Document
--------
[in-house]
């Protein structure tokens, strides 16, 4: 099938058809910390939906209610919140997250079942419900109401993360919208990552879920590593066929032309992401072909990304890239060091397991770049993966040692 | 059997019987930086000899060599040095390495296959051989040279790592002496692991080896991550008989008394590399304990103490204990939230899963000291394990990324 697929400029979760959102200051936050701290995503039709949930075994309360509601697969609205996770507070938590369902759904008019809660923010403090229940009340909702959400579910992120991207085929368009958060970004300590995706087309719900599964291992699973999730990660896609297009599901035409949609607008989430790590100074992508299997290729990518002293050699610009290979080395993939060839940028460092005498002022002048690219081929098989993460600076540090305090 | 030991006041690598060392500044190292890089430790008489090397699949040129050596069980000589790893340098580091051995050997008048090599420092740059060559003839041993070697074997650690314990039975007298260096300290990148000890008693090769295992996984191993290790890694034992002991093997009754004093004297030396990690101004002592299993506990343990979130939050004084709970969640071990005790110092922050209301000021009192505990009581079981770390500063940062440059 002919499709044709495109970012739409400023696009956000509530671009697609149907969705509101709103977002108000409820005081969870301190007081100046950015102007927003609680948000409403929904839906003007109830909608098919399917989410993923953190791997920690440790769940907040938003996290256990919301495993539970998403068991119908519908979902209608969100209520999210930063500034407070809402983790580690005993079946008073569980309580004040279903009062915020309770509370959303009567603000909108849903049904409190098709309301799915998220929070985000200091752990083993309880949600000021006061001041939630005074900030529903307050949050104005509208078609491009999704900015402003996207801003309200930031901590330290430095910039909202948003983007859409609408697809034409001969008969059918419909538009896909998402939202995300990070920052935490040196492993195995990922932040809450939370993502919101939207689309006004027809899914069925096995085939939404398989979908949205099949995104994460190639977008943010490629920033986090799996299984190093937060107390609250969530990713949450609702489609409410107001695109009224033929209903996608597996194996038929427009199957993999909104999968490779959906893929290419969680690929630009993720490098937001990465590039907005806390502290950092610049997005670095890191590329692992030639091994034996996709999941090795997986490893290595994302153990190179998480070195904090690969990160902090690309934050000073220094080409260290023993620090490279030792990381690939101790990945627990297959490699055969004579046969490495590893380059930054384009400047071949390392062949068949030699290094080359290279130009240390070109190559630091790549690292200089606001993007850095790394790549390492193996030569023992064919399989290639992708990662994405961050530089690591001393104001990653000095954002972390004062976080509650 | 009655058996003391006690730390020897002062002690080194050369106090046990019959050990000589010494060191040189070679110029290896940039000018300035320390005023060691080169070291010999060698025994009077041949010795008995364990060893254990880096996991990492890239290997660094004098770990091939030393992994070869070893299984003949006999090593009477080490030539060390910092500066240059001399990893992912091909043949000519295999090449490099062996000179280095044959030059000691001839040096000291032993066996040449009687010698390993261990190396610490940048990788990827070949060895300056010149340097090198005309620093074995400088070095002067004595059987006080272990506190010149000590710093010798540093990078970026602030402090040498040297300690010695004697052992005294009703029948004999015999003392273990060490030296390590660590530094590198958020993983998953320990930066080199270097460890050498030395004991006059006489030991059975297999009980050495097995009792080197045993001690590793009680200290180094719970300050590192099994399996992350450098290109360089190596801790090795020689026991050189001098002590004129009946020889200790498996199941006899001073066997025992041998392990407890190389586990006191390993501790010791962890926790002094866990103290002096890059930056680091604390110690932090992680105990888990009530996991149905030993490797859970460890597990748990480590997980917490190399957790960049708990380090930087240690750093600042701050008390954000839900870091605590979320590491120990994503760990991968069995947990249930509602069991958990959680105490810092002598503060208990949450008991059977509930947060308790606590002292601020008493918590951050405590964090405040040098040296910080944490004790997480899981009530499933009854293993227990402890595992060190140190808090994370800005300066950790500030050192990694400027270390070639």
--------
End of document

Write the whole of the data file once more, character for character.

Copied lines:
[in-house]
């Protein structure tokens, strides 16, 4: 099938058809910390939906209610919140997250079942419900109401993360919208990552879920590593066929032309992401072909990304890239060091397991770049993966040692 | 059997019987930086000899060599040095390495296959051989040279790592002496692991080896991550008989008394590399304990103490204990939230899963000291394990990324 697929400029979760959102200051936050701290995503039709949930075994309360509601697969609205996770507070938590369902759904008019809660923010403090229940009340909702959400579910992120991207085929368009958060970004300590995706087309719900599964291992699973999730990660896609297009599901035409949609607008989430790590100074992508299997290729990518002293050699610009290979080395993939060839940028460092005498002022002048690219081929098989993460600076540090305090 | 030991006041690598060392500044190292890089430790008489090397699949040129050596069980000589790893340098580091051995050997008048090599420092740059060559003839041993070697074997650690314990039975007298260096300290990148000890008693090769295992996984191993290790890694034992002991093997009754004093004297030396990690101004002592299993506990343990979130939050004084709970969640071990005790110092922050209301000021009192505990009581079981770390500063940062440059 002919499709044709495109970012739409400023696009956000509530671009697609149907969705509101709103977002108000409820005081969870301190007081100046950015102007927003609680948000409403929904839906003007109830909608098919399917989410993923953190791997920690440790769940907040938003996290256990919301495993539970998403068991119908519908979902209608969100209520999210930063500034407070809402983790580690005993079946008073569980309580004040279903009062915020309770509370959303009567603000909108849903049904409190098709309301799915998220929070985000200091752990083993309880949600000021006061001041939630005074900030529903307050949050104005509208078609491009999704900015402003996207801003309200930031901590330290430095910039909202948003983007859409609408697809034409001969008969059918419909538009896909998402939202995300990070920052935490040196492993195995990922932040809450939370993502919101939207689309006004027809899914069925096995085939939404398989979908949205099949995104994460190639977008943010490629920033986090799996299984190093937060107390609250969530990713949450609702489609409410107001695109009224033929209903996608597996194996038929427009199957993999909104999968490779959906893929290419969680690929630009993720490098937001990465590039907005806390502290950092610049997005670095890191590329692992030639091994034996996709999941090795997986490893290595994302153990190179998480070195904090690969990160902090690309934050000073220094080409260290023993620090490279030792990381690939101790990945627990297959490699055969004579046969490495590893380059930054384009400047071949390392062949068949030699290094080359290279130009240390070109190559630091790549690292200089606001993007850095790394790549390492193996030569023992064919399989290639992708990662994405961050530089690591001393104001990653000095954002972390004062976080509650 | 009655058996003391006690730390020897002062002690080194050369106090046990019959050990000589010494060191040189070679110029290896940039000018300035320390005023060691080169070291010999060698025994009077041949010795008995364990060893254990880096996991990492890239290997660094004098770990091939030393992994070869070893299984003949006999090593009477080490030539060390910092500066240059001399990893992912091909043949000519295999090449490099062996000179280095044959030059000691001839040096000291032993066996040449009687010698390993261990190396610490940048990788990827070949060895300056010149340097090198005309620093074995400088070095002067004595059987006080272990506190010149000590710093010798540093990078970026602030402090040498040297300690010695004697052992005294009703029948004999015999003392273990060490030296390590660590530094590198958020993983998953320990930066080199270097460890050498030395004991006059006489030991059975297999009980050495097995009792080197045993001690590793009680200290180094719970300050590192099994399996992350450098290109360089190596801790090795020689026991050189001098002590004129009946020889200790498996199941006899001073066997025992041998392990407890190389586990006191390993501790010791962890926790002094866990103290002096890059930056680091604390110690932090992680105990888990009530996991149905030993490797859970460890597990748990480590997980917490190399957790960049708990380090930087240690750093600042701050008390954000839900870091605590979320590491120990994503760990991968069995947990249930509602069991958990959680105490810092002598503060208990949450008991059977509930947060308790606590002292601020008493918590951050405590964090405040040098040296910080944490004790997480899981009530499933009854293993227990402890595992060190140190808090994370800005300066950790500030050192990694400027270390070639």